Biofilm assays

Assays were performed using a procedure similar to that described in [18]. Plasmids pPSV38, pNrnB-VSVG or pNrnBDHH-VSVG were introduced into MG1655 or MG1655 ΔbhsA cells by transformation followed by plating on LB agar (LB-agar, Miller; EMD Millipore) containing gentamicin (10ug/mL), or gentamicin and kanamycin (50ug/mL). 5 ml overnights were grown in LB (Miller formulation: 10 g tryptone, 5 g yeast extract, and 10 g NaCl were mixed in deionized water, brought to pH 7 with 5 M NaOH and filter sterilized) containing 10 ug/ml gentamicin and 1 mM IPTG for 13.5 hours. Overnights were back-diluted 1:100 in 25 ml of LB broth containing 10 ug/ml gentamicin and 1 mM IPTG in a 125 ml DeLong flask (Bellco). Cultures were shaken at 220 RPM at 37°C to an OD600 of ~1.0 and 0.2 ml of the cell suspensions were placed in a 96-well microtiter plate (Greiner bio-one, cell culture treated U-bottom sterile microplate). After seeding, plates were sealed with breathable tape (World Wide Medical Products, bioexcell film for tissue culture) and incubated at 22.5°C for 32 hours. The growth medium was removed by aspiration and biofilms were washed twice with 0.15 ml of distilled water. The plate was inverted and then dried by incubating at 60°C for 2 hours. After the incubation, plates were cooled to 22.5°C and stained by addition of 0.2 ml of 0.1% crystal violet (w/v in water) for 12 minutes. The stain was removed by aspiration and the stained biofilms were washed once with 0.2 ml distilled water. The water was removed by aspiration and the plate was dried at 55°C for 5 minutes. The retained crystal violet stain was solubilized by addition of 220 μl of 33% acetic acid (v/v in water), incubation at 22.5°C for 1 hour, followed by vigorous mixing for 10 minutes. Afterwards, 100 μl aliquots of the released stain were transferred to a flat-bottom microplate and the absorbance was read at 570 nm using a microplate reader (Model 680, Biorad).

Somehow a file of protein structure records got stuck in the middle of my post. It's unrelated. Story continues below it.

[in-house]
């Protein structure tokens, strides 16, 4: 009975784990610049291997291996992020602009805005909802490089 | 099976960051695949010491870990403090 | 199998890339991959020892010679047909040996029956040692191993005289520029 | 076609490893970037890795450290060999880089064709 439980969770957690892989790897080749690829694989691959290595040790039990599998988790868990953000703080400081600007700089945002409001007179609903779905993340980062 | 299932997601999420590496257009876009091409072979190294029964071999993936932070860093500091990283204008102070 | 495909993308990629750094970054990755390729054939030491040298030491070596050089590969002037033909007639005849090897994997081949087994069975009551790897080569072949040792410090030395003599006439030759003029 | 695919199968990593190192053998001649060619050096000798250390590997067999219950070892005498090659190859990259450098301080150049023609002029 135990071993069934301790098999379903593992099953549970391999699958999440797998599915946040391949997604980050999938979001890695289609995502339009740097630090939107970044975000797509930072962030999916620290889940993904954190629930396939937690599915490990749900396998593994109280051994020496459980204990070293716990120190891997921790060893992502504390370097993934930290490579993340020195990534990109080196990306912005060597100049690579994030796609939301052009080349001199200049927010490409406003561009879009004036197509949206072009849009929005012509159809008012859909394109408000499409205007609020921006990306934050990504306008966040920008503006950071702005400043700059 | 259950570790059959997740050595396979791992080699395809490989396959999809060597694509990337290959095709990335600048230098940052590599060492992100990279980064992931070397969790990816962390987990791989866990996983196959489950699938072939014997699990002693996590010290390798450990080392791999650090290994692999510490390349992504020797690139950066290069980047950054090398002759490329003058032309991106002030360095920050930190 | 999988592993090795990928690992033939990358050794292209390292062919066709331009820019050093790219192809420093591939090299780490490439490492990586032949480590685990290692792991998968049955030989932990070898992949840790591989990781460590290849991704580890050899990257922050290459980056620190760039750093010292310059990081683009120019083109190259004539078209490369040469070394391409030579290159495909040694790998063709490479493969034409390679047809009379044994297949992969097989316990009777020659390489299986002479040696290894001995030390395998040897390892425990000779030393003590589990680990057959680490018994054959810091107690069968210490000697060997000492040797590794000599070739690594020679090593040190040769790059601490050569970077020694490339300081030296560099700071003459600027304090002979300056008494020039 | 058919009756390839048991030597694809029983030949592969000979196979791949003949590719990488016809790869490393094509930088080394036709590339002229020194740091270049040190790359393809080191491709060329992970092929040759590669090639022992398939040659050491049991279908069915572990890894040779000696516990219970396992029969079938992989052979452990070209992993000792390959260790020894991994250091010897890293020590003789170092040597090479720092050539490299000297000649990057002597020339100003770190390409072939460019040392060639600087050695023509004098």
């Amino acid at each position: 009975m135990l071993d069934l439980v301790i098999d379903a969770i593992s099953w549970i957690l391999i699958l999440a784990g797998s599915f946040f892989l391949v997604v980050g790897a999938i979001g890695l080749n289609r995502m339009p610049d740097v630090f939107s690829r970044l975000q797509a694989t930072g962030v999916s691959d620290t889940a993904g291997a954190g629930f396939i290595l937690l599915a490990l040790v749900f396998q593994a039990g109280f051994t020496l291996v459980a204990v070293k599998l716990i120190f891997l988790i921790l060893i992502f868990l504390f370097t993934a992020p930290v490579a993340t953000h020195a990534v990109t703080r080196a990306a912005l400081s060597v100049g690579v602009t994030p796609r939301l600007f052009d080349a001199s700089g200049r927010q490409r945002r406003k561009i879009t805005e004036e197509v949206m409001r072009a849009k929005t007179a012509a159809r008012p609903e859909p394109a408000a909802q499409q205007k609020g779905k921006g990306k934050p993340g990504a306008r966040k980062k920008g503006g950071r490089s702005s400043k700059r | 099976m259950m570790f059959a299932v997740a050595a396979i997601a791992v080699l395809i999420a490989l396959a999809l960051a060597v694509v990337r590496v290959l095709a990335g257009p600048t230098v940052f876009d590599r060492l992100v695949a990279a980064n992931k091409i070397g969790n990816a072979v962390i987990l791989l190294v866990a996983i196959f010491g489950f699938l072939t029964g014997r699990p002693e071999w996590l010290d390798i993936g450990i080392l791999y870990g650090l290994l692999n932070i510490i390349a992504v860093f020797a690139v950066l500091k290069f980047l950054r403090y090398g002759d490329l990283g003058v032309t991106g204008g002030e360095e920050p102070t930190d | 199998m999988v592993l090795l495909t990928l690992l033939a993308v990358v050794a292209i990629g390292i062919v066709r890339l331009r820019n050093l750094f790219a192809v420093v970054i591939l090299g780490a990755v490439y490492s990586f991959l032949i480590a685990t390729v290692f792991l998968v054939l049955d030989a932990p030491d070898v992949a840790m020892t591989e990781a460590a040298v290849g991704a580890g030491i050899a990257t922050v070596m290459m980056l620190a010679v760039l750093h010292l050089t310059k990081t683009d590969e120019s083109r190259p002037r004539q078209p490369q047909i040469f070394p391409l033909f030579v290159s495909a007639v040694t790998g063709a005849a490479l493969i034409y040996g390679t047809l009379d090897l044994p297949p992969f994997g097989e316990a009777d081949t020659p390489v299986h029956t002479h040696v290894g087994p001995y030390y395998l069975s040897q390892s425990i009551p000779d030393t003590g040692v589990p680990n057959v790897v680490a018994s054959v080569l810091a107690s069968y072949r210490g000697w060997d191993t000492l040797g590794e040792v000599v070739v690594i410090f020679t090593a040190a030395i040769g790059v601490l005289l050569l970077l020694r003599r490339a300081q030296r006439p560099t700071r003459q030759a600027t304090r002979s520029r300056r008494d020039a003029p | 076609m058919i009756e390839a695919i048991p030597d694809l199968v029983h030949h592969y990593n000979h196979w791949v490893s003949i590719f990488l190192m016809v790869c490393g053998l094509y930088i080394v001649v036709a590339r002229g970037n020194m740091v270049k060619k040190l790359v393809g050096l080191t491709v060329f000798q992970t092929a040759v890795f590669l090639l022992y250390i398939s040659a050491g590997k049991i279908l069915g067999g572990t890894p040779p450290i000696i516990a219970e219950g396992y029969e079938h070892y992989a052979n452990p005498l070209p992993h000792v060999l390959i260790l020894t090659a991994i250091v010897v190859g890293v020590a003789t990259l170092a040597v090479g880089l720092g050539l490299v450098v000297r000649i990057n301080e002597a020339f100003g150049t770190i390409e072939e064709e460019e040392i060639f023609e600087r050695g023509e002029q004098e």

Cell growth for 5′ RNA-seq

V. cholerae experiments.

Plasmids pBAD-lacZ and pBADTOPO-NrnB-VSVG were introduced separately into C6706lacZ by transformation followed by plating on LB agar [1% (w/v) Tryptone, 0.5% (w/v) yeast extract, 1% (w/v) NaCl, 1.5% (w/v) agar] containing streptomycin (100 μg/ml) and carbenicillin (100 μg/ml). Experiments were performed in duplicate. Each transformant was used to inoculate 5 ml of LB broth [1% (w/v) Tryptone, 0.5% (w/v) yeast extract, 1% (w/v) NaCl] containing streptomycin (100 μg/ml) and carbenicillin (100 μg/ml) for ~18 hr at 37°C with shaking at 200 rpm. Overnight cultures were diluted to an optical density at 655 nm (OD655) of ~0.03 in 25 ml of LB broth containing streptomycin (100 μg/ml), carbenicillin (100 μg/ml) and L-arabinose [0.2% (w/v)] in a 125 ml flask (Kimax). Cultures were shaken at 220 RPM at 37°C and harvested after ~23 hr of growth (OD655 ~3.0). 10 ml of cell cultures were placed in 50 ml Falcon tubes (VWR) and centrifuged (9 min, 10,000 x g at 4°C) to collect cell pellets.